Most Google Android Developers Not Making Money
Google Android developers are saying having three versions of the open source operating system -- Android 1.5, 1.6 and 2.0 -- kicking around is a problem. The disparate phones and their custom firmware are also issues.
But Android developers are unhappy for other reasons, according to a small survey taken by Skyhook Wireless in October: money, or the lack of it generated by writing Android apps for consumers to purchase.
The navigation software maker sampled 30 Android developers and found that 57 percent of developers said they are not satisfied with their profits on Android.
So 16 out of every 30 programmers are disgruntled about their Android apps earnings. That doesn't bode well for Android.
Of course, 30 people is so small a sample as to be almost negligible -- there are thousands of Android developers who have built more than 15,000 apps -- but if the trend holds true across the majority of apps makers, it's very disturbing.
Other highlights underscore a dim trend, with some more meaningful than others:
- 90% of developers reported individual app downloads of 10,000 or under on Android.
- 52% of Android developers' apps were downloaded fewer than 5,000 times.
- Developers are concerned that Google Checkout contributes to their low download volumes. 43% feel that they would sell more apps if Android used a carrier billing or another simpler billing system.
- 82% of those surveyed feel that the design of the Android Marketplace makes it difficult for apps to be noticed.
- 68% of those surveyed are somewhat or not likely to put further work into their apps, compared to when they first released their app.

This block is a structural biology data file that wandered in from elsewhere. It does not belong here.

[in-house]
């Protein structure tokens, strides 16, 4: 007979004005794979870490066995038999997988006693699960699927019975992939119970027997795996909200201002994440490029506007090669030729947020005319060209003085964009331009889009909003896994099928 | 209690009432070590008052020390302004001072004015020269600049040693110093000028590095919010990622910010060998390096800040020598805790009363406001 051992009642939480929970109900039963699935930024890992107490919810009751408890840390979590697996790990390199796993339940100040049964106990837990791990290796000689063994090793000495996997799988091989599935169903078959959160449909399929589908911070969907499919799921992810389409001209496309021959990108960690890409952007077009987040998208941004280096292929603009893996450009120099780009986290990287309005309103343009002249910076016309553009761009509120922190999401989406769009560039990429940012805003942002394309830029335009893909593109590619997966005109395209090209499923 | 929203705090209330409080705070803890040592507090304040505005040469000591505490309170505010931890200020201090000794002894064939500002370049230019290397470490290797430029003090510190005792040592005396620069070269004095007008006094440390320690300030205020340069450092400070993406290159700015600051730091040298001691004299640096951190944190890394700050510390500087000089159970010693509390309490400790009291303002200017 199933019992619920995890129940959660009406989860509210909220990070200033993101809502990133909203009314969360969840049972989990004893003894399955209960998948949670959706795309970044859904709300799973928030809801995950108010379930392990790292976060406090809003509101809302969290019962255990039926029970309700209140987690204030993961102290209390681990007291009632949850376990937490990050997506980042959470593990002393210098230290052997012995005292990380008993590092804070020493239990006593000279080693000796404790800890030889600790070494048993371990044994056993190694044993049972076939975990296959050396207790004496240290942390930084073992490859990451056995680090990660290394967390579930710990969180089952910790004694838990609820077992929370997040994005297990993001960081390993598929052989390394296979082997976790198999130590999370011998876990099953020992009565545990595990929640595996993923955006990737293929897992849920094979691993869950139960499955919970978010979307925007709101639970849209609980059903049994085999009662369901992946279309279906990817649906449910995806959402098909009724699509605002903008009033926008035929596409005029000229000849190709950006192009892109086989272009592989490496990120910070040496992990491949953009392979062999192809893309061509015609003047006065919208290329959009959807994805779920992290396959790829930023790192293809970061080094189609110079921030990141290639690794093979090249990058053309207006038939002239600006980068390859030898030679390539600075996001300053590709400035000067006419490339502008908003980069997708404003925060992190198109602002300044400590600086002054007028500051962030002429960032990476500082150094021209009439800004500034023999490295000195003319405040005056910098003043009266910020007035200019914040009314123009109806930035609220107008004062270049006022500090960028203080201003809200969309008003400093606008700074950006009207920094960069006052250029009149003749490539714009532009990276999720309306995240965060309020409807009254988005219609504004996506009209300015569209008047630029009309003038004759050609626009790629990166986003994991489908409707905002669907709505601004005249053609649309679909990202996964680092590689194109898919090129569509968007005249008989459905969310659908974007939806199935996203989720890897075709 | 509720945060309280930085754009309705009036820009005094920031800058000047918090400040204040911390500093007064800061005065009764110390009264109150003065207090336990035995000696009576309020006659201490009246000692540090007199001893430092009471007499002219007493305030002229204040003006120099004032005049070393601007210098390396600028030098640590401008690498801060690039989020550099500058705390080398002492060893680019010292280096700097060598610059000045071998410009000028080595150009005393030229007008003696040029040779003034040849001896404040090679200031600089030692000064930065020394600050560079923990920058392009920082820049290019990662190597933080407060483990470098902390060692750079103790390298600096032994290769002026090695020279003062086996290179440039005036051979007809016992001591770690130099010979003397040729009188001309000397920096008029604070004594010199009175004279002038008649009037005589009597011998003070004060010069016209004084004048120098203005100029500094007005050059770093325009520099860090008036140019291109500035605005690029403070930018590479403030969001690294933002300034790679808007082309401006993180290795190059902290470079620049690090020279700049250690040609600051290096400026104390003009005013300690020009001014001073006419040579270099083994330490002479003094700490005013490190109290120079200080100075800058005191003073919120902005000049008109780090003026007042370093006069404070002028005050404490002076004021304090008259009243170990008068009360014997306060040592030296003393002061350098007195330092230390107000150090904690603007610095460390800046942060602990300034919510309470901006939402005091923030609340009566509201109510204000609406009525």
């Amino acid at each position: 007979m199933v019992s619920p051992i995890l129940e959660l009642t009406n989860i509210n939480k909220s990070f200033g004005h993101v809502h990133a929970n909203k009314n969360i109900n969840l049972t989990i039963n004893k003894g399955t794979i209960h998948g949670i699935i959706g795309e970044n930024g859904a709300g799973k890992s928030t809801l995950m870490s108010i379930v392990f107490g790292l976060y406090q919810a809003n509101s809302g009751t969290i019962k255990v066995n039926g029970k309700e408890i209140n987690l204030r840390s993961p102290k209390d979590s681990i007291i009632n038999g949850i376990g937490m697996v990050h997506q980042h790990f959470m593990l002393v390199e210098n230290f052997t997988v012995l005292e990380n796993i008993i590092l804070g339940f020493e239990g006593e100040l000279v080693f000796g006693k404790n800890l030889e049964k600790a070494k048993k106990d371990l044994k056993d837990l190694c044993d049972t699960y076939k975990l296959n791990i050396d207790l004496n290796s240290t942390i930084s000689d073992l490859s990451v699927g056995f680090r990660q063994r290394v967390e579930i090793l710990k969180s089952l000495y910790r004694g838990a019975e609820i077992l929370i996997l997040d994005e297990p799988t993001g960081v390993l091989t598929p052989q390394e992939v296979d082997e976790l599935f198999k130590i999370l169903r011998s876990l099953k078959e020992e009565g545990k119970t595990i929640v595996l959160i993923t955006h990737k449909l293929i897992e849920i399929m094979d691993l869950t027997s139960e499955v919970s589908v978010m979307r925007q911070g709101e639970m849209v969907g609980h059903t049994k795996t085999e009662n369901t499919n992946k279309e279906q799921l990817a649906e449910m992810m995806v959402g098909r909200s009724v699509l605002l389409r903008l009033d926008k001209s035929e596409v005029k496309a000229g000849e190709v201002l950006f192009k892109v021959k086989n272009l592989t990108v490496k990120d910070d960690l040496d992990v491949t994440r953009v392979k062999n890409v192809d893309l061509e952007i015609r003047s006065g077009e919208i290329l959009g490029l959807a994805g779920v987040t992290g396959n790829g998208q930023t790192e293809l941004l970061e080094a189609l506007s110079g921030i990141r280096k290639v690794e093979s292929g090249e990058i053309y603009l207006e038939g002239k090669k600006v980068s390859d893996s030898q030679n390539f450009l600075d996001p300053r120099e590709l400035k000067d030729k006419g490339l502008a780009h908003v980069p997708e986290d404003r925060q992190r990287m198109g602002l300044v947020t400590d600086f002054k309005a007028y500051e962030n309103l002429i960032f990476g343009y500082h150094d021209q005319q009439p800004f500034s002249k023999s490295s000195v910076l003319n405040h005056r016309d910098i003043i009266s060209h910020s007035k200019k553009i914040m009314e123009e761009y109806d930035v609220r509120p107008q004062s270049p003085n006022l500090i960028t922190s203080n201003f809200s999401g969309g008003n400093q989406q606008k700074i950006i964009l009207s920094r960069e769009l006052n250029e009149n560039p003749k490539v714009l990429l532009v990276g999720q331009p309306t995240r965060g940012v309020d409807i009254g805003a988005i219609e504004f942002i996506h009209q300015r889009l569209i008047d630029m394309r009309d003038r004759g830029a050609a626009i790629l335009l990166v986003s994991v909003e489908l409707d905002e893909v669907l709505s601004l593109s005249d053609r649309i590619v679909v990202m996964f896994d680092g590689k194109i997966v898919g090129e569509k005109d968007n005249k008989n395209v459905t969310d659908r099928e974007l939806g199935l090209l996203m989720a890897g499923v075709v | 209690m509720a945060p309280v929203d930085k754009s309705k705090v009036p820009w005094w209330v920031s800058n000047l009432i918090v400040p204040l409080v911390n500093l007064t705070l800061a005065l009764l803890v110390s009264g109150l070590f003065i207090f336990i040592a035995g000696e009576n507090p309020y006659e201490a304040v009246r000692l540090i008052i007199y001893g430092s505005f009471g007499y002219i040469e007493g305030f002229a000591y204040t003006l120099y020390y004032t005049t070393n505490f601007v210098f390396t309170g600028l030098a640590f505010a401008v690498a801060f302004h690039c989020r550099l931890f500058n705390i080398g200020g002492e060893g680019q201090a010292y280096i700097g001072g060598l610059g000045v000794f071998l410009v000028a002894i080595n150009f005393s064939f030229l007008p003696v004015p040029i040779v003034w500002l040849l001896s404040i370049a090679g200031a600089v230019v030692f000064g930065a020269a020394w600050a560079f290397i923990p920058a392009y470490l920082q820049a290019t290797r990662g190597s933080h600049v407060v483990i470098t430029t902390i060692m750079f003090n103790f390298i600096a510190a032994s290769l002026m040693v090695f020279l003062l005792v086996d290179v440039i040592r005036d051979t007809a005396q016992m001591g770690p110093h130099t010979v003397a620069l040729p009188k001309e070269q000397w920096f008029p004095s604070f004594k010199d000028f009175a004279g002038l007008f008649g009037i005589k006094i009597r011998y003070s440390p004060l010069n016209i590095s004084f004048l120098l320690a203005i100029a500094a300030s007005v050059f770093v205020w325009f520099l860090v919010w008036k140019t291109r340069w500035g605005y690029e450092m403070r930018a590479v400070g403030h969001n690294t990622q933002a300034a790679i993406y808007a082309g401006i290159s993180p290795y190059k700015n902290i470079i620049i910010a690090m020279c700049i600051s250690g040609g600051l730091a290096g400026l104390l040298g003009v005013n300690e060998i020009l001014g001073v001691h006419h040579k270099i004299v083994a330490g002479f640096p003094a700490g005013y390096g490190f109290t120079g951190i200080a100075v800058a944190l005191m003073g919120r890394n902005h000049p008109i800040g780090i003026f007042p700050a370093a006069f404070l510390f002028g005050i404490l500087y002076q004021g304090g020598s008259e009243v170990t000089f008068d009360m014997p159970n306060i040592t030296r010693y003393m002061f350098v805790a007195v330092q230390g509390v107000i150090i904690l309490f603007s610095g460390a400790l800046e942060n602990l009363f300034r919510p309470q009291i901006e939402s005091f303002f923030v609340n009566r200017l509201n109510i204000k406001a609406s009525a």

What disturbs me here is the high number of developers who dislike the design of the Android Marketplace. This marketplace was just redesigned in early September!
"Often, apps will be released and quickly buried by other apps, and difficult to find again," Skyhook found.
Worse is the almost 70% of coders who don't want to keep iterating on the Android apps they do write. That's a recipe for disaster. Skyhook concluded:
Today, developers are not generating real revenue via Android apps. This is the result of very low average download volumes, a poorly designed market, lack of an effective customer billing system, and the incapacity to serve ads. Due to these low profits, developers are becoming hesitant to invest more time and effort into apps that do not pay off....And now, anticipating the release of over 50 Android devices, many Android developers fear that fragmentation will squander the opportunity for widespread app distribution.
This sounds like more of the same. AdMob, which Google is buying for $750 million reported back in August -- before the launch of the Motorola Cliq, Sprint HTC Hero, Motorola Droid and HTC Droid Eris -- that Android developers were making peanuts compared to Apple's iPhone apps developers.
Google Android application developer Matt Hall from Larva Labs supported this theory and said it might be worse than anyone actually estimated.
I am at a loss as to what this means for the future of Android. On the one hand, Android phones are coming fast and furious -- there's about 15 smartphones, from the clunky G1 to the myTouch 3G and the solid Droid and Droid Eris.
On the other hand, if developers begin to throw in the towel on Android, Google might as well pack in the Android Market and just offer its own services, which are pretty darn good.
Indeed, Skyhook notes Android developers remain excited about the potential for the platform:
These survey results are a snapshot of the current state of the market, and as more Android devices are released monetization options may improve. What these survey results show is that the Android platform faces serious challenges. In order to retain developer enthusiasm, Android must develop effective methods for app monetization. Otherwise, developers will lose interest in the platform, and focus their resources where they can best monetize their apps.
In other words, they may go where the big money is -- Apple's iPhone.